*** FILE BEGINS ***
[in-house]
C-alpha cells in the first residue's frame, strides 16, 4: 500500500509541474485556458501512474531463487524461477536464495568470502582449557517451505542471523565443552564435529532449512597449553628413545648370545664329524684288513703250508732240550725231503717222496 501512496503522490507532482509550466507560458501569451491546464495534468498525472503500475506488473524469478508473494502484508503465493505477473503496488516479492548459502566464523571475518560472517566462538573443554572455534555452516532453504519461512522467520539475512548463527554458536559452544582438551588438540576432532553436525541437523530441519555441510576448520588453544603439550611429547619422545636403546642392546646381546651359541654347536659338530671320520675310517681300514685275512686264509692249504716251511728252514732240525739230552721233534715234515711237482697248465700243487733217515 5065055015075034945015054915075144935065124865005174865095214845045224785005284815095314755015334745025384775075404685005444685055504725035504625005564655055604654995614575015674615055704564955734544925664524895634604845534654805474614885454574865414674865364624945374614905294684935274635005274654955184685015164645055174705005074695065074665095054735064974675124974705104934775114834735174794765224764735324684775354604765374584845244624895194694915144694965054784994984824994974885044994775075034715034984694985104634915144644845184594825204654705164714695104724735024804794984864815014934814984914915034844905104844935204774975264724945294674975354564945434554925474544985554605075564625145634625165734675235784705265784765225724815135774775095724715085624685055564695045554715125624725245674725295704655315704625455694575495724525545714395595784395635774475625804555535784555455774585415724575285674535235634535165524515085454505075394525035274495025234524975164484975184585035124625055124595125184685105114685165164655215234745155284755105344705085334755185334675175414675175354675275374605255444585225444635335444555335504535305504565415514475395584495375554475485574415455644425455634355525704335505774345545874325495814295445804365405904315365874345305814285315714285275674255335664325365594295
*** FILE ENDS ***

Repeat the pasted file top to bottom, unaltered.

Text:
[in-house]
C-alpha cells in the first residue's frame, strides 16, 4: 500500500509541474485556458501512474531463487524461477536464495568470502582449557517451505542471523565443552564435529532449512597449553628413545648370545664329524684288513703250508732240550725231503717222496 501512496503522490507532482509550466507560458501569451491546464495534468498525472503500475506488473524469478508473494502484508503465493505477473503496488516479492548459502566464523571475518560472517566462538573443554572455534555452516532453504519461512522467520539475512548463527554458536559452544582438551588438540576432532553436525541437523530441519555441510576448520588453544603439550611429547619422545636403546642392546646381546651359541654347536659338530671320520675310517681300514685275512686264509692249504716251511728252514732240525739230552721233534715234515711237482697248465700243487733217515 5065055015075034945015054915075144935065124865005174865095214845045224785005284815095314755015334745025384775075404685005444685055504725035504625005564655055604654995614575015674615055704564955734544925664524895634604845534654805474614885454574865414674865364624945374614905294684935274635005274654955184685015164645055174705005074695065074665095054735064974675124974705104934775114834735174794765224764735324684775354604765374584845244624895194694915144694965054784994984824994974885044994775075034715034984694985104634915144644845184594825204654705164714695104724735024804794984864815014934814984914915034844905104844935204774975264724945294674975354564945434554925474544985554605075564625145634625165734675235784705265784765225724815135774775095724715085624685055564695045554715125624725245674725295704655315704625455694575495724525545714395595784395635774475625804555535784555455774585415724575285674535235634535165524515085454505075394525035274495025234524975164484975184585035124625055124595125184685105114685165164655215234745155284755105344705085334755185334675175414675175354675275374605255444585225444635335444555335504535305504565415514475395584495375554475485574415455644425455634355525704335505774345545874325495814295445804365405904315365874345305814285315714285275674255335664325365594295